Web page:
Can Immigration Agents Arrest Students On College Campuses?
Despite the Trump administration's crackdown on unauthorized immigrants, federal agents have refrained from going onto California's college campuses in search of students in the country illegally.
But immigrant advocates say they can't be sure whether that policy will last, so this week more than 40 community colleges and organizations hosted events around the state for "Undocumented Student Week of Action," an effort to disseminate information about a variety of topics, including the presence of Immigration and Customs Enforcement agents on college campuses.
SO CAN ICE GO ON CAMPUS OR NOT?
"We actually have ICE come pretty often to colleges," said Cal State Fullerton junior Diana Blanco, speaking at one such event on Tuesday at Fullerton College.
She added that the agents aren't looking for unauthorized immigrants to apprehend. "They come to the [job] fairs" to tout the benefits of working for ICE or Customs and Border Protection, said Blanco, an unauthorized immigrant herself.
But their presence can create fear and anxiety among unauthorized immigrant students, she said.
Still, Blanco is confident that immigration agents won't come on campus to approach her or other students in the country illegally. She's read the statements from leaders of California's community colleges, the University of California, and California State University systems saying that despite rising immigration enforcement, their campuses are safe for students in the country illegally.
"There's no reason for [ICE agents] to ask for your papers," Blanco said.
WHAT ICE CAN AND CAN'T DO
But Blanco might be partly mistaken. In a nearby workshop, an immigration lawyer told students that's not entirely accurate, especially if an agent is in a public space at the college and begins talking to students.
"If someone volunteers information — they're undocumented, or they don't have legal status — then they will use that information to apprehend that individual," said Lisa Ramirez, a partner with U.S. Immigration Law Group.
Here's what ICE agents can and can't do, information she shares with students and college employees in the workshop:
- ICE agents can enter a public or private college's public spaces without prior notice. These spaces include dining areas, parking lots, lobbies and waiting areas.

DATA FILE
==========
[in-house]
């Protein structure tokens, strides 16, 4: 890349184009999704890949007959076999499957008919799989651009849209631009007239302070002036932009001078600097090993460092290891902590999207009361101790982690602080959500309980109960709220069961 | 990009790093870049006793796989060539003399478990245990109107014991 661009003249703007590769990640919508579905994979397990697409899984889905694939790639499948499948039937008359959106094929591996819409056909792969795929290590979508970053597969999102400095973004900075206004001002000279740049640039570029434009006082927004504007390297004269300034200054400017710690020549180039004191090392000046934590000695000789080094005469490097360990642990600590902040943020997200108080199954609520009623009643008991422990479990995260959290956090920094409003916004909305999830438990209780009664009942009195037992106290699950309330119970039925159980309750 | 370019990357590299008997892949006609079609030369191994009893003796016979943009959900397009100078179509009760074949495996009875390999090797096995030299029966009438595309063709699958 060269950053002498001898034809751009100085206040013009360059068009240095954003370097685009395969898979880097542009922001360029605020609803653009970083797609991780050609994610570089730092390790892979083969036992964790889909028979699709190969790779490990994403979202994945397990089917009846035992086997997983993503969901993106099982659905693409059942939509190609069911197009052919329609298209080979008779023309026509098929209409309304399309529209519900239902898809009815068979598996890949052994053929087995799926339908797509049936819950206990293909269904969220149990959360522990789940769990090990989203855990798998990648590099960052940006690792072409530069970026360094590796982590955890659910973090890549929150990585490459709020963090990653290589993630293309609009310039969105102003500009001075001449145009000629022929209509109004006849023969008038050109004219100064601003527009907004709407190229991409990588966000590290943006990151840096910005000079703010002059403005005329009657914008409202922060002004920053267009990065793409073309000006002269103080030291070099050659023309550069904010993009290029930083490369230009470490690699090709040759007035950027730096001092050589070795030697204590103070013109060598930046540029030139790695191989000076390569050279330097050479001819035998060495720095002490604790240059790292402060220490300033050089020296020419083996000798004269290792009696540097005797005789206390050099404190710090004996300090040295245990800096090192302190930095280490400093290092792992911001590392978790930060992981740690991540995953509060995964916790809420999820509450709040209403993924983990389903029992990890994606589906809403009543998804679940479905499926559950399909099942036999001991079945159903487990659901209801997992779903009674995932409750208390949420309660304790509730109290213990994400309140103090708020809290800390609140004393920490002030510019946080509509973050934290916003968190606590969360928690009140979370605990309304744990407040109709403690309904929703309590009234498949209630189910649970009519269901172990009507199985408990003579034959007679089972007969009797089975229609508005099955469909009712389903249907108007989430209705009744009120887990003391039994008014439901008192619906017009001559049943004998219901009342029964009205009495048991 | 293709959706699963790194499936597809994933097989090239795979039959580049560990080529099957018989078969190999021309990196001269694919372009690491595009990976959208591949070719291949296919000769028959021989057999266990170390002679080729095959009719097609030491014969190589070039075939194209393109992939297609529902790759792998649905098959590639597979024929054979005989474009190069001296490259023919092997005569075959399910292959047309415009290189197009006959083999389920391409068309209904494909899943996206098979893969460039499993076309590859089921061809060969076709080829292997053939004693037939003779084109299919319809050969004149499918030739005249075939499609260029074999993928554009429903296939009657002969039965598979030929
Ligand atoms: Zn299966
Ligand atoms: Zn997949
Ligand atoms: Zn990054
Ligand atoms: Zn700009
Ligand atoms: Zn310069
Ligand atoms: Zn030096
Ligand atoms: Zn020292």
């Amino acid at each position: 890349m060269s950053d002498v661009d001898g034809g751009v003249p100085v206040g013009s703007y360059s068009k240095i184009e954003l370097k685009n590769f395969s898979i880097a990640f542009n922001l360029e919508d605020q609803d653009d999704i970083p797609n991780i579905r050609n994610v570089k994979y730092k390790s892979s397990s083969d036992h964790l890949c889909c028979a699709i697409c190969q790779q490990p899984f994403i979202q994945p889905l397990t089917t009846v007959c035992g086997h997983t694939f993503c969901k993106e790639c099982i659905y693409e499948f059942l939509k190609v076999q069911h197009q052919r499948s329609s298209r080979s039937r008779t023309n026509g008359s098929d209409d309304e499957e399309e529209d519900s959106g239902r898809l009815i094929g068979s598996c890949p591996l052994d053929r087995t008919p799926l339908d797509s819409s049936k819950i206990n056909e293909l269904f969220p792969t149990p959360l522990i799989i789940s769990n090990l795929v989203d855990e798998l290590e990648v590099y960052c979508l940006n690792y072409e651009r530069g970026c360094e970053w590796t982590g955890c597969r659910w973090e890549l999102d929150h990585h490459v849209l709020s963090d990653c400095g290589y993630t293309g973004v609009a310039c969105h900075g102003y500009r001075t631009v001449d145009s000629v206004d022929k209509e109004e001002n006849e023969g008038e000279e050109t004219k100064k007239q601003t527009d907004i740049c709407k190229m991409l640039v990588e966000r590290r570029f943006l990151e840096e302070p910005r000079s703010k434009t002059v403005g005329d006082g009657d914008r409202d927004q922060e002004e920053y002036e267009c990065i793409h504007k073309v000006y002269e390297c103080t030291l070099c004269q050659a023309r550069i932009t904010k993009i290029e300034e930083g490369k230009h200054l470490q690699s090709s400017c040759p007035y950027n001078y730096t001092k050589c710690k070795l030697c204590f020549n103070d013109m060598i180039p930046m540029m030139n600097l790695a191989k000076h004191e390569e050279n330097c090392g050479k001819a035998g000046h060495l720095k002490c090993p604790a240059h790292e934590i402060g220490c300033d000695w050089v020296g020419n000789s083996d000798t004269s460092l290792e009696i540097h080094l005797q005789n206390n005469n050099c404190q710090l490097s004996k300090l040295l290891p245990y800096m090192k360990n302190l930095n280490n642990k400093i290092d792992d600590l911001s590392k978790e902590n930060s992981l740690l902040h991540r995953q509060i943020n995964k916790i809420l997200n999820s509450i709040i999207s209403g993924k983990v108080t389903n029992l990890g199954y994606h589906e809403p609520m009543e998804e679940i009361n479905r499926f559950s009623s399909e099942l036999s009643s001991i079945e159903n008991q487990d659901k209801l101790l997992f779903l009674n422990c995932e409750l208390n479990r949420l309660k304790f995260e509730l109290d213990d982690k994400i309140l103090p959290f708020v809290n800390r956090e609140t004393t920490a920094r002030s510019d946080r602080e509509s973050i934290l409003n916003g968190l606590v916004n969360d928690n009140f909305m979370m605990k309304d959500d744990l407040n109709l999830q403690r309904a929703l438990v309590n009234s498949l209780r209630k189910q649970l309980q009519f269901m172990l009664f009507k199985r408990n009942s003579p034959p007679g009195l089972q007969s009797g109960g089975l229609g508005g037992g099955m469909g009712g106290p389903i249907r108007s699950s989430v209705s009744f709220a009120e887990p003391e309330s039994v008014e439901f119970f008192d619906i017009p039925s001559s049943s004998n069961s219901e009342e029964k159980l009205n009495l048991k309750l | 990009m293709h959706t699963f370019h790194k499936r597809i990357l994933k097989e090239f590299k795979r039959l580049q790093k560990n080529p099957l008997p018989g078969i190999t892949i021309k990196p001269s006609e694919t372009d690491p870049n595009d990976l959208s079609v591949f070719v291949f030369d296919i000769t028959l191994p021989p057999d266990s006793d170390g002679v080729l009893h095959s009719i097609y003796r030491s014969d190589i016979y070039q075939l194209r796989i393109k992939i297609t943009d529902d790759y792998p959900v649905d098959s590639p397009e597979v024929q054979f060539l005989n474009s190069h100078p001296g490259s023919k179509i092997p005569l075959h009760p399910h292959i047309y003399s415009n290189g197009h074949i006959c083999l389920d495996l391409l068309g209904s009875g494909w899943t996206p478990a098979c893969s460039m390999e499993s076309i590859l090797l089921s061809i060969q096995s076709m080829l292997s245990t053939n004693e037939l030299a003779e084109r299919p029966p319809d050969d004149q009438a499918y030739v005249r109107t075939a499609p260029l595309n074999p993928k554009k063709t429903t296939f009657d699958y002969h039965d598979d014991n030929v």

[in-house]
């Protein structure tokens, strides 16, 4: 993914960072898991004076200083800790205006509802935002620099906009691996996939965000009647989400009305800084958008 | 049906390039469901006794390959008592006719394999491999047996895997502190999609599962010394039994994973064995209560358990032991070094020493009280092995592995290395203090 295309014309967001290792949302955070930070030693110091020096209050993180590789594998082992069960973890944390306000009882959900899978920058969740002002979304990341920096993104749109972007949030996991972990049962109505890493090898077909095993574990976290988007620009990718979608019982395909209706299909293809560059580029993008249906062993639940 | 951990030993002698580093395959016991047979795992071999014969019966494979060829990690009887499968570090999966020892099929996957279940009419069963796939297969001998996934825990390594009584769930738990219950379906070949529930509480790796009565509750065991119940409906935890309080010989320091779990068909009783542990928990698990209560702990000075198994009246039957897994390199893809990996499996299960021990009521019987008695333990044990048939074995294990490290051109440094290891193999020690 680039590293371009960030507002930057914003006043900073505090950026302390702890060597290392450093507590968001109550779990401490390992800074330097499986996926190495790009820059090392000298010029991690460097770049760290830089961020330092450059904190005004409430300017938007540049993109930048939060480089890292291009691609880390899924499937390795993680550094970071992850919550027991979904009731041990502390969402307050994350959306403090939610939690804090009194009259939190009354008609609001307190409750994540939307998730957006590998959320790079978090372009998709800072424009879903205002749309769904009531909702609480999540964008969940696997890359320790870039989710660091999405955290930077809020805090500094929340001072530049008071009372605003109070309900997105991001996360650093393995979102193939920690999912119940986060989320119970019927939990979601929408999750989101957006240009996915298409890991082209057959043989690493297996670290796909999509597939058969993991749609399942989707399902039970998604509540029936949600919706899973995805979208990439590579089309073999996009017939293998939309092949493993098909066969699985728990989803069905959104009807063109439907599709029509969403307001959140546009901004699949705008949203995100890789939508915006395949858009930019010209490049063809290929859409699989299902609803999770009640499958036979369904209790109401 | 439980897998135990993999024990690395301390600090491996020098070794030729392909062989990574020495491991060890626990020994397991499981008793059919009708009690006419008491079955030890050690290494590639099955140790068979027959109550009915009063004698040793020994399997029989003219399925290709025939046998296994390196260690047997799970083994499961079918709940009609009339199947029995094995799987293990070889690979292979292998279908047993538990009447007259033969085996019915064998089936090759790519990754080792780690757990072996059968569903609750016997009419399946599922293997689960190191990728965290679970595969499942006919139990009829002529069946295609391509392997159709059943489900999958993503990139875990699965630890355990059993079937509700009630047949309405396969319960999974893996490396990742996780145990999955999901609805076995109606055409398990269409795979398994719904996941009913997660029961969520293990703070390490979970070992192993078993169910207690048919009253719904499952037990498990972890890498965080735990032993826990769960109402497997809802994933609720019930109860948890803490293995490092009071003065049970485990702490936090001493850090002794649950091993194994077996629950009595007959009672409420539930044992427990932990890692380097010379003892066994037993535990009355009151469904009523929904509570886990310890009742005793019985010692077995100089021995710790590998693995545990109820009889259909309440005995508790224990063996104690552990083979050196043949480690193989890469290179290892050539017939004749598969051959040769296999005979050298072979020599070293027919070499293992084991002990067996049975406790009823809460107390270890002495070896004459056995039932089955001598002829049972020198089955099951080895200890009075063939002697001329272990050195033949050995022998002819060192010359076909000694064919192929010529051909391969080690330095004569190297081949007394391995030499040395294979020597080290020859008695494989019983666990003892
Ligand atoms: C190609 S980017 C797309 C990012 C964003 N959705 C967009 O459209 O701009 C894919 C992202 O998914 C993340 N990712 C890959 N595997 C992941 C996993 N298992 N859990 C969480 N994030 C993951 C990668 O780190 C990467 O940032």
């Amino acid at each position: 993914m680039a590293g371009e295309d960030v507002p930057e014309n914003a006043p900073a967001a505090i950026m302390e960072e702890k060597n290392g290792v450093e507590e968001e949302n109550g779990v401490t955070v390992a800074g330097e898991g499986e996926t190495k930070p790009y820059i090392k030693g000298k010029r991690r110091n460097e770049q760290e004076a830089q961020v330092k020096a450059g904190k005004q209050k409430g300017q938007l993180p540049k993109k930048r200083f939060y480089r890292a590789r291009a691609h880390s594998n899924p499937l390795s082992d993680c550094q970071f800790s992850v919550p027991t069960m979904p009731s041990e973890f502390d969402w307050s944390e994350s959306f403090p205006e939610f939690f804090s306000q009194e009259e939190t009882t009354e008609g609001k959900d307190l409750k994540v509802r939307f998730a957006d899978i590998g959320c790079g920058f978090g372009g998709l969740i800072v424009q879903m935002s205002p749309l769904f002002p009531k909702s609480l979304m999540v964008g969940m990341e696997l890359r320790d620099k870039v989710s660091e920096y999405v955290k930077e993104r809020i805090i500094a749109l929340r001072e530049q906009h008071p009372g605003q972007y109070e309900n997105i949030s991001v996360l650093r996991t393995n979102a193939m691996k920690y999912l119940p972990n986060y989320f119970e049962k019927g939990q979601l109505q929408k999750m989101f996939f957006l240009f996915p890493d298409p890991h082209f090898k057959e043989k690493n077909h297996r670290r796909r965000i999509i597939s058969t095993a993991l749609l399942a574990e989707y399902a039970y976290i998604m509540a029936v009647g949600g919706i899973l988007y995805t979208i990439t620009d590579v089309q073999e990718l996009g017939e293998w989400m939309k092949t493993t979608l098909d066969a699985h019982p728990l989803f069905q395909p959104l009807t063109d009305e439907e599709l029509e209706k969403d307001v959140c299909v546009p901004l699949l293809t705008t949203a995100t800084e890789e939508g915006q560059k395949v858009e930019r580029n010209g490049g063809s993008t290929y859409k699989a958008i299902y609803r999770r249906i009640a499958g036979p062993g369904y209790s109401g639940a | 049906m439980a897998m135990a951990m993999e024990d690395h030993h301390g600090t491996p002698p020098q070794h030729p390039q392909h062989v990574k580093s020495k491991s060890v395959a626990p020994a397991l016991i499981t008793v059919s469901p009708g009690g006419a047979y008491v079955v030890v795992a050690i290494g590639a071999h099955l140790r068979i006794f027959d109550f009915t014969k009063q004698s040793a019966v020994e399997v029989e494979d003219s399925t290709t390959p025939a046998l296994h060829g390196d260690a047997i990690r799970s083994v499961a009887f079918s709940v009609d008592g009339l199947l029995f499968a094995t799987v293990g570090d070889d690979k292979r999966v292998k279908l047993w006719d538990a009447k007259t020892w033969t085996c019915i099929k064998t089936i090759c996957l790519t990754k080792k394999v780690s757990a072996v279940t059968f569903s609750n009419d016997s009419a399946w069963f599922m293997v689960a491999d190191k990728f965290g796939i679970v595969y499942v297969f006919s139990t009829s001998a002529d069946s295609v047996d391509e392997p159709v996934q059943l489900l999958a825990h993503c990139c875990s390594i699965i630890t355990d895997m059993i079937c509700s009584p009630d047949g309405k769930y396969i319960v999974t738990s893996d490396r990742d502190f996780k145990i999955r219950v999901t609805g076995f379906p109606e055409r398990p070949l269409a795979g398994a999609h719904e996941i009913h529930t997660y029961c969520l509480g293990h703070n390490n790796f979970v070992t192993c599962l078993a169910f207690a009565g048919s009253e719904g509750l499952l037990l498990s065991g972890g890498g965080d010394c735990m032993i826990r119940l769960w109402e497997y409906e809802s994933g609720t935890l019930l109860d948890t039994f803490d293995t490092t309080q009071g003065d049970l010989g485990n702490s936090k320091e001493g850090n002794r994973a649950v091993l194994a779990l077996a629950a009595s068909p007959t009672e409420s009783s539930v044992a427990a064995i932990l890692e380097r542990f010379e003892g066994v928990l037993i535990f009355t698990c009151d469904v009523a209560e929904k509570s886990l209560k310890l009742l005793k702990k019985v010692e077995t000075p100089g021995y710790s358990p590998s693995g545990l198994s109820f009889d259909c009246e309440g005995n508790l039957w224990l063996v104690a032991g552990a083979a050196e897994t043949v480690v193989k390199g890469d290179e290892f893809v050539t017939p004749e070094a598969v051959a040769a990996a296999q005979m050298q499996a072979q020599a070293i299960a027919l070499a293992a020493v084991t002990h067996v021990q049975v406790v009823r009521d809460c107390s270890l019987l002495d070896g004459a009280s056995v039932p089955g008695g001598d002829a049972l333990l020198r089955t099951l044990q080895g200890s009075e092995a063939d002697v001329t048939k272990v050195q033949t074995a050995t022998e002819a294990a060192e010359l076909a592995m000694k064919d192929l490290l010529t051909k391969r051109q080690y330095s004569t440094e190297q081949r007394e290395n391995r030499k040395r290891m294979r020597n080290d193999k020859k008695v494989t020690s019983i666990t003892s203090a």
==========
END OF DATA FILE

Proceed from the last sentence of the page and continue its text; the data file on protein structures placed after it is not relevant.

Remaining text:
- ICE agents don't have the authority to stop, question or arrest just anyone in those public areas. They need a warrant signed by a judge to question people about their immigration status.
- Agents can't enter private spaces — like offices and classrooms — without permission or a judicial warrant.
While Ramirez, college administrators, and unauthorized immigrant student leaders said they knew of no recent cases of federal immigration raids on California college campuses, most of the people interviewed at the event on Tuesday said it wouldn't surprise them if ICE began carrying out enforcement actions on campuses.
The arrest of a Cal State Los Angeles student outside her Boyle Heights home last year led unauthorized immigrant student leaders to wonder whether ICE agents would target college students and come onto campus.
ICE has said that colleges are on a list of "sensitive locations" that should be avoided by agents unless their supervisors give them prior approval.
WHAT COLLEGES ARE DOING
You'd think that learning that ICE agents can arrest unauthorized immigrant students on college campuses would unnerve some of those who attended Ramirez's workshop.
"I wasn't too scared before and I'm probably even less scared now," said Fullerton College student Alexis, who asked to keep his last name private because he's in the U.S. illegally.
He's comforted by how much effort administrators and other college employees are putting into protecting students like him.
The North Orange County Community College District, which oversees Fullerton College, has adopted protocols for how campus employees should deal with immigration agents on campus.
Fullerton College is in the process of using a private grant to train all employees and students about these protocols.
"What we can certainly control or influence is the information that we provide for students, faculty and staff to be aware of their rights so that they don't engage or are misled by ICE," said Sylvia Pimentel, a Fullerton College counselor and organizer of the Week of Action.
Correction: A previous version of this story incorrectly described the funding source to train employees and students.
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